Our understanding of immunological mechanisms and availability of new effective immunosuppressants has significantly diminished the incidence of renal allograft dysfunction during the early postrenal trans‑ plantation period. However, no such dramatic improvement has been made with regard to the incidence of late allograft dysfunction. CAN is usually associated with progressive decline in glomerular filtration rate, in conjunction with proteinuria and arterial hypertension and is believed to be ���������������������������������������������������� the single most common cause of long‑term allograft failure.� In ����������������������������������������������������������������� this chapter, the term CAN is mostly used to describe the non‑ specific morphologic changes in chronically dysfunctioning allografts. In the majority of the patients with histological evidence of CAN, a linear relationship usually exists between the time of diagnosis of CAN and the deterioration of renal allograft function.1‑3 ����������������� The pathological changes in CAN, which are classified according to the Banff classifica‑ tion,4 could be alloantigen‑dependent and/or alloantigen‑independent phenomena and usually progress to irreversible interstitial fibrosis. A �� better understanding of cellular ������������������������������������������ and molecular events of CAN will provide the specific therapeutic targets and/or options to intervene the progression of interstitial fibrosis. Peritubular capillary (PTC) deposition of C4d reflects comple‑ ment activation via the classical pathway 5 and represents a trace of the remaining alloantibodies;6 presence of C4d is considered to be a reli‑ able marker of antibody‑mediated allograft rejection. C4d is a suitable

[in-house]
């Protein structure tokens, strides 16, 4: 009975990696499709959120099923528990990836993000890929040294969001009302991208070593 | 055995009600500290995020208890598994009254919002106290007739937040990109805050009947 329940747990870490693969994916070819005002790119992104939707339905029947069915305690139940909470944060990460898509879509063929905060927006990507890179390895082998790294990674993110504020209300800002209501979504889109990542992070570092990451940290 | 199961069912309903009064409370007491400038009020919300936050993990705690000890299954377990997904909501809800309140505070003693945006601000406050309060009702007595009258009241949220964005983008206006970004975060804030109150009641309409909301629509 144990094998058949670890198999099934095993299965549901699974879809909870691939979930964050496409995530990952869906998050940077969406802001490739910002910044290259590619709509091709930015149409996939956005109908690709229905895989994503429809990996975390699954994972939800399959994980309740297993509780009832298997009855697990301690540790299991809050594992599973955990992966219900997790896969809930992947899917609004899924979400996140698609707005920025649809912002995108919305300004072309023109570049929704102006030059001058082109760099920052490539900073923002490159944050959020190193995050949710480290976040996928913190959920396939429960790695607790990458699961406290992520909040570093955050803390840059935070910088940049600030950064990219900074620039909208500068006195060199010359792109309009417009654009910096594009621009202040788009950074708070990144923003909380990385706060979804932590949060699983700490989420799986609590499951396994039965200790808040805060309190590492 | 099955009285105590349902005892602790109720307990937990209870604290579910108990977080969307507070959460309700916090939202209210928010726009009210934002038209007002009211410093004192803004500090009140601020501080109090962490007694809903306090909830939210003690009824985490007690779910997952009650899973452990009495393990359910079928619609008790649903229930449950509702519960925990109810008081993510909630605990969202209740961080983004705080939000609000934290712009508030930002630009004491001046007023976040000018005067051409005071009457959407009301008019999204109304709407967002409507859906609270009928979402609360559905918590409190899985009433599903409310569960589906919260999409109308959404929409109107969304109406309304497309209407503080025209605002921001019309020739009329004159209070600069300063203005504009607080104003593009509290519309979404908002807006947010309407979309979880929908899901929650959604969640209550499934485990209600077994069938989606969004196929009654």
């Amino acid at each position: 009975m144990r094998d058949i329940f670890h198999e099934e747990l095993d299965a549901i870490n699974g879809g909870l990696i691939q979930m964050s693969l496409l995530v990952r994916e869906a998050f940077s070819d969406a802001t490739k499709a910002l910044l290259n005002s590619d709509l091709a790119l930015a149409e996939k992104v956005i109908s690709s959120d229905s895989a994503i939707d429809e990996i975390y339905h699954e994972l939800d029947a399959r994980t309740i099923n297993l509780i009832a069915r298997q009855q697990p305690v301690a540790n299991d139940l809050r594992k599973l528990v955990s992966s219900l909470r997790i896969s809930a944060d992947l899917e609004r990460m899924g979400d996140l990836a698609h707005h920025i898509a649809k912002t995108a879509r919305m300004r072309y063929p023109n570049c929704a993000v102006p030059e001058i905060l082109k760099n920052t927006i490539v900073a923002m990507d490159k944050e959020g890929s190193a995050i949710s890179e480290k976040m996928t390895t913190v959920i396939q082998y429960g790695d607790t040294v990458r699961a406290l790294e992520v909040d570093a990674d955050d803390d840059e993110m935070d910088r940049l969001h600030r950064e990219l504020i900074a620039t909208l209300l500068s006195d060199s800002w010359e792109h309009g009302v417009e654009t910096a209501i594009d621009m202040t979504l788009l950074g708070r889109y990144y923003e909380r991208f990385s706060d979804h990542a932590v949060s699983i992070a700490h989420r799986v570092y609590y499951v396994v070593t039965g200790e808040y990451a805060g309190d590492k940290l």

marker of acute humoral rejection;7,8 studies have also documented C4d in renal allograft biopsies with morphologic features of chronic rejection.9 Presence of C4d in a ������������������������������������� substantial number cases reemphasize the fact that immunologically mediated chronic renal allograft rejec‑ tion is indeed the major cause of CAN. The ������������������������������� capillary C4d staining has also found to be associated with poor graft survival.10‑12 Interestingly, a correlation between the renal expression of C4d and HSP47 (a mol‑ ecule that helps in intracellular maturation of collagens) has also been documented in CAN.13